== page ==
My latest PopMatters post is up, and it’s about Minecraft.
It’s always difficult to analyze a game during the height of its popularity. Whether they are critical darlings like Limbo or commercial behemoths like Grand Theft Auto IV, many games enjoy a brief moment in the sun in which they are hailed as the “Next Big Thing.” Inevitably, the next “Next Big Thing” comes along and turns what was once heralded as a revolution into a footnote.
I’ll be interested to see what happens to Minecraft. Like the rest of the gaming world, I’ve been fascinated by the game. It’s not everyday that you see a game released with no marketing go on to such popularity. The amount of popularity and creativity poured into the game is staggering, and the fact that people still seem to be finding new ways of using it is equally impressive. I’m was looking forward to the day when someone creates a working game of Minecraft inside of Minecraft.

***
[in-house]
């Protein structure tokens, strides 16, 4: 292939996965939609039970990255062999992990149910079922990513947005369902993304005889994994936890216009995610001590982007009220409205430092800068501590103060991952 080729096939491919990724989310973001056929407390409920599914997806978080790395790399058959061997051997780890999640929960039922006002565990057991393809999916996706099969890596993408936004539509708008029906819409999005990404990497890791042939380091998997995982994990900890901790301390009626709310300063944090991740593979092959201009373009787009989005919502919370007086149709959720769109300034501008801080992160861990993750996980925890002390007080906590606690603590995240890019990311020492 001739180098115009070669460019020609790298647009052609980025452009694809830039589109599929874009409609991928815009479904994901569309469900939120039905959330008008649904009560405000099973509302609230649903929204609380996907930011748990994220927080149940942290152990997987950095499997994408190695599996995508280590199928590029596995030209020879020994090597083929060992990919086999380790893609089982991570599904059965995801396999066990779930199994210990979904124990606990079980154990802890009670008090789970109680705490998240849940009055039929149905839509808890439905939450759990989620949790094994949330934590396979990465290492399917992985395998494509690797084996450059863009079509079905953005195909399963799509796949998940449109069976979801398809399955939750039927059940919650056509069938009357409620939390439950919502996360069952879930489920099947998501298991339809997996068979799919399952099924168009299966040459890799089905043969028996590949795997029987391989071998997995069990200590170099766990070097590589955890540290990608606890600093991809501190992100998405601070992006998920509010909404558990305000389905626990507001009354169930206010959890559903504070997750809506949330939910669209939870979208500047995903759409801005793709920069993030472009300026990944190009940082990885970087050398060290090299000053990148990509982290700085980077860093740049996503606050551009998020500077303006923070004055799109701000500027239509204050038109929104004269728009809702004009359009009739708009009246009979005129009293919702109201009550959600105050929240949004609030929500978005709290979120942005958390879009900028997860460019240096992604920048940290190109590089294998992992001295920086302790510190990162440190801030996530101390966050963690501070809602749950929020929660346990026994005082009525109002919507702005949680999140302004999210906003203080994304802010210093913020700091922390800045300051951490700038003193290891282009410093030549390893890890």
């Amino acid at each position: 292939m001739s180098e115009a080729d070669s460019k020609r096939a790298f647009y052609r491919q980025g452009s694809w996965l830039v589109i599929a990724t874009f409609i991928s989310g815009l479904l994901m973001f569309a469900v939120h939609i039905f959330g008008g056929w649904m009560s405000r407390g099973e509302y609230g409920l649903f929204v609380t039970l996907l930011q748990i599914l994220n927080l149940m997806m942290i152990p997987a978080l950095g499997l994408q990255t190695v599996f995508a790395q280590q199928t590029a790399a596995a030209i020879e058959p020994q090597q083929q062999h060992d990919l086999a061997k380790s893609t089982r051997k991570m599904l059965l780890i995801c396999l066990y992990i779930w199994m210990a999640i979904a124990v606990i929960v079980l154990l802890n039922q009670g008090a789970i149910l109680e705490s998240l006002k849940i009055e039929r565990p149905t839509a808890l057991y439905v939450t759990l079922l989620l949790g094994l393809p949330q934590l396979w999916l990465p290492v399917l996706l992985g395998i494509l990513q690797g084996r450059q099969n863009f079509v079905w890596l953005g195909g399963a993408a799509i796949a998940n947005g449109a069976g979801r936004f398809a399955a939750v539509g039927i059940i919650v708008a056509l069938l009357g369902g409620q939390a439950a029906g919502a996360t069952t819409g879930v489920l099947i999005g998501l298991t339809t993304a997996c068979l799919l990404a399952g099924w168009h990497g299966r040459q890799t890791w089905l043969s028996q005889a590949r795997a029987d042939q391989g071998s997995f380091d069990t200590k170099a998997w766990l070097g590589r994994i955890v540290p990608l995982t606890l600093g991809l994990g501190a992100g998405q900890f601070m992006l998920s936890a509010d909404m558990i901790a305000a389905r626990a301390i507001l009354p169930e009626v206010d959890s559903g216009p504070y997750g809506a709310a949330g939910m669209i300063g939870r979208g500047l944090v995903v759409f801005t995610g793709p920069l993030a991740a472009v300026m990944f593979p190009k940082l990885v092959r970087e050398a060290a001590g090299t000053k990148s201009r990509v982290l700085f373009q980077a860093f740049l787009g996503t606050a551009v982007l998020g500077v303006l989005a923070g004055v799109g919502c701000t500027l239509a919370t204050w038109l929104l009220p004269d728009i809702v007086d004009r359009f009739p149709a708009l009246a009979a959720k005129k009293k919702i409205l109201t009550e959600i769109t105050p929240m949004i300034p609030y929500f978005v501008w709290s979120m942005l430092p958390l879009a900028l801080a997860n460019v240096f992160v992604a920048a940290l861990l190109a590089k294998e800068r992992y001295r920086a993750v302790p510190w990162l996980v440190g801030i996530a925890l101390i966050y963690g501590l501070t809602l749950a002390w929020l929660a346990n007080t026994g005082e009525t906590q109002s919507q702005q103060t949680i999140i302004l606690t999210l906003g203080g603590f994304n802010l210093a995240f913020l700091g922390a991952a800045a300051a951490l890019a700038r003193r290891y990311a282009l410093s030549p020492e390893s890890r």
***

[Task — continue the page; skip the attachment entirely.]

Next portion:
Whether or not people are still playing and talking about the game years from now, I think Minecraft is a useful game for showcasing the current state of the medium as a whole. It’s a game whose difficulty and open-ended nature is reminiscent of both text adventures and the most modern sand box games. It’s a game driven largely by a single person, but Markus Persson is hardly cut off from the world, slaving away in isolation. In a time where the Internet offers instant access to every scrap of information about a game, Minecraft still holds mysteries.
Minecraft might be a sign of the future or it might be just another flash in the pan, albeit a brilliant one. Regardless, it offers a great synthesis of old design habits, new trends, and hints at what the future may hold.